Alas, Ramdev thought he could go from curing the body to curing a nation.

Dog biting man is no news, but man biting dog is – that's what generations of aspiring journalists have learned in classrooms. But today, for a TV channel, the incident of a man publicly biting a dog would not only be news but ‘breaking news'. The footage of the man biting the dog would be shown repeatedly, with perhaps a red circle pointing to the exact moment his teeth sink into the poor animal. And then there will be sound bites (pun not intended at all) from various people: a psychiatrist analysing how the man could stoop to such a level; an animal lover demanding imprisonment for the man; the veterinarian giving an update on the dog's recovery; and so on.

A few years ago, a cat stranded on the sunshade of a high-rise became the ‘breaking news' on one of the channels, and that was when I completely gave up watching news on TV. I began catching up with the day's events the old-fashioned way – reading the next morning's newspaper.

Until last Sunday, when I decided to make an exception by being a couch potato, and as a result found myself caught in the crossfire between the Central government and Ramdev. The channels – all of them – reported no news other than the midnight eviction of Ramdev from the Ramlila grounds in Delhi, where he had sat in protest to demand the return of stashed-away black money to the country.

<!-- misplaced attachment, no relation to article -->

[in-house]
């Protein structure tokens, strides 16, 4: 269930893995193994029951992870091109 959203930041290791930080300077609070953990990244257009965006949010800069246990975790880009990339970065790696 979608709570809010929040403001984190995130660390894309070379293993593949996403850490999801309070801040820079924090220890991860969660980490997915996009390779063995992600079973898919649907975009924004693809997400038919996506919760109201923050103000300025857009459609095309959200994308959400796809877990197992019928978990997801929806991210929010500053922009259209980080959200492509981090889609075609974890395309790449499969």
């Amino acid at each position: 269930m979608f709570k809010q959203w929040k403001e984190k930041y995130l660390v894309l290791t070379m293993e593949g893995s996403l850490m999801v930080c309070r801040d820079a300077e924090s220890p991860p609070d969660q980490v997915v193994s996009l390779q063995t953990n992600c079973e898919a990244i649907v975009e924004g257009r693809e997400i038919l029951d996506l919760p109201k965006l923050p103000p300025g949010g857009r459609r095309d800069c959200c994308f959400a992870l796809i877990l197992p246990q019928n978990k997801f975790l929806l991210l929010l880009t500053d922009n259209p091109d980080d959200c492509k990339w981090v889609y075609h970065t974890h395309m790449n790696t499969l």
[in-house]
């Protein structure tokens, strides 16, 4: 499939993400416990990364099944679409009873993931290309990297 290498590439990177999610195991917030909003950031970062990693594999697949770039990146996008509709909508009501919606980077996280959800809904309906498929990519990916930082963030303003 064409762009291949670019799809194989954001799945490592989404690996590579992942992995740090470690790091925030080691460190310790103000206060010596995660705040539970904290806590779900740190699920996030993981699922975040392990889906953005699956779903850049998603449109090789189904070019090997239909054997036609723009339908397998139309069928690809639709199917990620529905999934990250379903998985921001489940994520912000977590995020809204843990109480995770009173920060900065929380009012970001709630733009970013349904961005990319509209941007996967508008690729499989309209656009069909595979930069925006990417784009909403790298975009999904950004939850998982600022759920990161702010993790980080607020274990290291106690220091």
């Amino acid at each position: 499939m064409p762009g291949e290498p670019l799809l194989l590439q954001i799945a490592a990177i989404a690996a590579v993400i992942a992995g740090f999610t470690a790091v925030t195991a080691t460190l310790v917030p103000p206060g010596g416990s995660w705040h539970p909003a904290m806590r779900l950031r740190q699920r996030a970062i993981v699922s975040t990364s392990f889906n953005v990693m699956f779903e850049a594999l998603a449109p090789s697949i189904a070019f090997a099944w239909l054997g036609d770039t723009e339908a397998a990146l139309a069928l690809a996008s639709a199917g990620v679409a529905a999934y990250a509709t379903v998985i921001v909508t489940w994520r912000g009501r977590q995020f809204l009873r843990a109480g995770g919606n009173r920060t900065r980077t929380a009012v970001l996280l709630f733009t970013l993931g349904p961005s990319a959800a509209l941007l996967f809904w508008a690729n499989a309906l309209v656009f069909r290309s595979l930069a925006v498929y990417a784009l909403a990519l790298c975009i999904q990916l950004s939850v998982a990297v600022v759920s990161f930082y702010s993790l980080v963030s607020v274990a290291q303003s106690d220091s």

As I watched the drama, memories went back to 2003, when I was initiated into yoga in an ashram located in the forests of Kerala. Also around that time, a channel called Aastha had started telecasting live the yoga camps conducted by Ramdev in various towns.

Since I knew my yoga by now, I took an instant liking for him: a good-natured, talkative, saffron-robed man who had taken yoga from hallowed ashrams into the drawing rooms and bedrooms of the common man. He demystified yoga and brought about a revolution in urban India.

But is that why he is so popular and powerful today? No. His real power stems from the evangelist-like statements he makes about the curative powers of yoga. The kapaalabhaati kriya alone, he says, can cure all diseases that afflict mankind. He, therefore, came as a godsend to the middle-class, middle-aged Indian – as someone who promised them quick, painless and free cures for their raised sugar levels and blocked arteries.

While the health benefits of yoga cannot be disputed, it is not known how many diabetics or heart patients were actually cured by following him on television. But faith can be blind. So the number of his followers swelled by the millions, and Ramdev went from strength to strength, holding a yoga camp even at Rashtrapati Bhawan, at the invitation of A.P.J. Abdul Kalam. And then, success went to his head. He became ambitious. He thought it was time for him to cure the nation of its ailments.